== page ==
Friday, January 31, 2014


So, Dani Osvaldo, Saints record £15million signing of just a few short months ago, has been shunted off to Juventus on loan for the rest of the season with every prospect of the move becoming permanent.

It`s a good move for all concerned but especially for Southampton who have largely based their rise from League One obscurity to, well, Premier League obscurity on the extraordinary succession of accomplished young players emerging from their Academy - there were five of them featuring in Tuesday`s 2-2 draw against Arsenal.   The other main factor has been the team spirit amongst virtually all of the players in the squad, which is a priceless asset in any competitive environment.

So when Signor Osvaldo began to invite trouble onto himself by being suspended for a touchline fracas at Newcastle and followed that up by being suspended again for allegedly head butting Saints` defender Jose Fonte in an training ground incident, that precious team spirit seemed to be under threat.   So whilst it`s good to see a club putting its toe in the water of `marquee signings,` when it becomes obvious that that can be a disruptive policy, it`s time to step back, assess the situation and go back to relying on the largely home grown talent and the long standing principles which have served the club so well in recent years.

We have hopefully learned the lesson that if you have a fly in the ointment it`s best to get it out as soon as possible.   I shed no tears for Osvaldo`s departure, especially as the three goals he scored cost £5million each along with a weekly wage that of itself could have caused yet more unrest.  Arrivederci, Dani - although I suspect it will be doubtful that we ever meet again.

Wednesday, January 29, 2014


On journeys down to Devon or Cornwall, we pass through Somerset - something we have done for 40 years or so - and it`s a pity really because Somerset is a beautiful county with spectacular scenery.  And each time we have passed through the Somerset Levels I have been fascinated by the landscape and the insularity yet the community feeling of the villages - Muchelney, Huish Episcopi,Westonzoyland, Burrowbridge and the rest.

Of course, the Levels have been in the news as a result of damaging floods, which have been going on for weeks with little sign of a let-up - yet more heavy and persistent rainfall is predicted in the next few days.   No wonder the beleaguered villagers and farmers are in despair, especially as this is by no means the first time they have had to endure all the hardship and despondency that flooding on this scale brings.   OK, we`ve had our share here in Kent - Yalding, Tonbridge, East Peckham and the like, but we`ve experienced nothing like that in Somerset.

And so, after weeks and weeks, the Environment Secretary, Owen Paterson, finally set foot in Somerset yesterday in a `fact finding mission.`   Unsurprisingly he was assailed by local residents and the farming community as to why nothing had been done to help them and to alleviate the problems.   His response?  Well, he was always on a hiding to nothing but he didn`t help his cause by saying, "I hope we will have a very clear action plan presented to me in six weeks` time so that I can make a categoric decision once and for all, but then long term look to see how, with partnership funding, local agencies such as the internal drainage boards, the Environment Agency, the county council, the four district councils, NGOs and people like the RSPB and the Wildlife Trusts can work together......."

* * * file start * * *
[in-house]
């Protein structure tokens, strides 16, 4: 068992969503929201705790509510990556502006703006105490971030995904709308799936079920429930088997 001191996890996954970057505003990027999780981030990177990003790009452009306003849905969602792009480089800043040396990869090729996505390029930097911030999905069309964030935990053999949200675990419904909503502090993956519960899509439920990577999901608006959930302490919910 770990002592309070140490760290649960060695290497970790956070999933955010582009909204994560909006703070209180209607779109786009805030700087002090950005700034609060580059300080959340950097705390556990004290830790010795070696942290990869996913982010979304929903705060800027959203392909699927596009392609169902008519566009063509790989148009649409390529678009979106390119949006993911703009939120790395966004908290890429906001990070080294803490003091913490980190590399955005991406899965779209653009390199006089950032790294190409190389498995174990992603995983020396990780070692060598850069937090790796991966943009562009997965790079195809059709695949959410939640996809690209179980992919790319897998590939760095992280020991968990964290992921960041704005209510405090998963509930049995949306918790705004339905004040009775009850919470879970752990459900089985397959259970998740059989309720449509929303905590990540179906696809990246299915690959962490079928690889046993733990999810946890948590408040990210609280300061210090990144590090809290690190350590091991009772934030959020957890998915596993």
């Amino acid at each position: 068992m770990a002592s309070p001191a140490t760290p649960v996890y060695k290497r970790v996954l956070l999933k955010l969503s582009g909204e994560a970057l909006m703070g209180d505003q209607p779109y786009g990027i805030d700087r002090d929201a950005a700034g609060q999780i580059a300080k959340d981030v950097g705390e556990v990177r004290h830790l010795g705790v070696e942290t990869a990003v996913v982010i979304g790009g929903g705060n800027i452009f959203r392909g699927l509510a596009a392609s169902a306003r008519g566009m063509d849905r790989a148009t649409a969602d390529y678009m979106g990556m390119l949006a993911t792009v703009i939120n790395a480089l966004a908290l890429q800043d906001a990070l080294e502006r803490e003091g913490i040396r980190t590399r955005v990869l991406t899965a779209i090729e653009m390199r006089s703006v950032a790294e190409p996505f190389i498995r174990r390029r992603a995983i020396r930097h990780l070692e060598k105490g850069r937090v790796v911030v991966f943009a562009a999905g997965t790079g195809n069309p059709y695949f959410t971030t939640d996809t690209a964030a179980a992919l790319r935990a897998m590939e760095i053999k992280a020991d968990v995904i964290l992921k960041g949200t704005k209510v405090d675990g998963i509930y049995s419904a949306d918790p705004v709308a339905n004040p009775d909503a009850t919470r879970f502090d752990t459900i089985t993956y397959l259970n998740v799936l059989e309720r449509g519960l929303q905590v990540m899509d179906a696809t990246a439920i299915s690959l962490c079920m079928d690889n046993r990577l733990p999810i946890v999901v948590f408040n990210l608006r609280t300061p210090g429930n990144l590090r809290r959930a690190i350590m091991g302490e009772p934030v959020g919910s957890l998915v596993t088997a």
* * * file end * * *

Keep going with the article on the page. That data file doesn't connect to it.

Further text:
Drowning in bureaucracy.   It all reminded me of one of the management slogans I used to employ in a former life - "For God`s sake do something, even if you just say goodbye!"

Sunday, January 26, 2014

To Southampton to see the Saints play Yeovil in the 4th round of the FA Cup.  A `workmanlike` 2-0 win against lower league opponents but whose large contingent of over 3,000 fans contributed greatly to the matchday experience.   The afternoon also saw the appearance of club owner, Katherina Liebherr and her beaming smile as the first goal went in , courtesy of a penalty scored by our very own Brazillian, Guly do Prado, back after a long injury lay off.   The second was slotted home by another of our seemingly endless Academy products, Sam Gallagher, who seems to have a bright future ahead of him.

A good journey there and back, thanks to my carer and his watchful driving;  we renewed our acquaintance with Southampton Town Quay and its exorbitant car parking charges, the cordon noir catering of the Red Funnell Booking Office and the major roadworks which plagued our walk to and from the stadium and which seem to have totally obliterated Vokes Park.

But a day out is a day out, although sometimes - especially in the depths of winter - things such as loyalty to the cause and embarking on a sentimental journey are perhaps more than a little tested.  I have just heard that the reward for yesterday`s win against Yeovil is to face Sunderland away in the 5th round of the Cup.   Somehow I suspect that may be a journey that neither I nor my carer will be likely to make.

Friday, January 24, 2014


Ah, Wolfgang Amadeus.   You can live a lifetime and never truly get to grips with all the treasures he bestowed upon us - great symphonies, concertos, opera from the forbidding darkness of Don Giovanni to the risqué ebullience of the Seraglio....and all points in between.   But it is the area of sacred music that the most captivating melodies are found. 

Now I`m the last person in the world that you would expect to wax lyrical over solemn vespers, but I  have confessed before to my admiration and enjoyment of religious architecture and music  It seems you don`t have to belong to the club to enjoy its fringe benefits.

But when I look at the image of Wolfgang Amadeus Mozart looking down on me with that accusing glare, it`s almost as if he is challenging me to give up my scepticism of the fairy tales, the mumbo-jumbo, the smoke and mirrors and just wallow in the glory of his Laudate Dominum.  Now this has been performed by choirs and sopranos the world over - Dame Kiri, Hayley Westenra, even Katherine Jenkins has had a warble at it, but I`ve chosen this version by  Cristina Piccardi, who has provided it with all the reverence, all the delicate clarity and all the timeless sincerity that it deserves.  I can almost hear Mozart chastising me for my lack of conviction,  "You miserable unbeliever - cop this lot":-